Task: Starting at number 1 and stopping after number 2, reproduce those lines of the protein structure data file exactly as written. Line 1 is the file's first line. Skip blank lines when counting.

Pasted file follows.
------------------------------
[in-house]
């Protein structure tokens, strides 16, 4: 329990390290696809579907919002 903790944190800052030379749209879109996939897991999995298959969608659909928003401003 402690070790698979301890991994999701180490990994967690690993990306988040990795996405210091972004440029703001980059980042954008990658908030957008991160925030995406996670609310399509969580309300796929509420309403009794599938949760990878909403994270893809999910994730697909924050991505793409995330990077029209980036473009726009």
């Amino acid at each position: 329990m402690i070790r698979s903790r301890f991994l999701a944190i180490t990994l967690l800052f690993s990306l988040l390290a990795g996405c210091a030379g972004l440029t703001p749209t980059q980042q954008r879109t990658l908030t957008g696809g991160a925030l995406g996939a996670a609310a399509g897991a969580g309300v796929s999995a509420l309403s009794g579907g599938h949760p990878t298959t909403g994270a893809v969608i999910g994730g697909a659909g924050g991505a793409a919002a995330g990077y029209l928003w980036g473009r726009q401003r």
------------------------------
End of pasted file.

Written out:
[in-house]
């Protein structure tokens, strides 16, 4: 329990390290696809579907919002 903790944190800052030379749209879109996939897991999995298959969608659909928003401003 402690070790698979301890991994999701180490990994967690690993990306988040990795996405210091972004440029703001980059980042954008990658908030957008991160925030995406996670609310399509969580309300796929509420309403009794599938949760990878909403994270893809999910994730697909924050991505793409995330990077029209980036473009726009």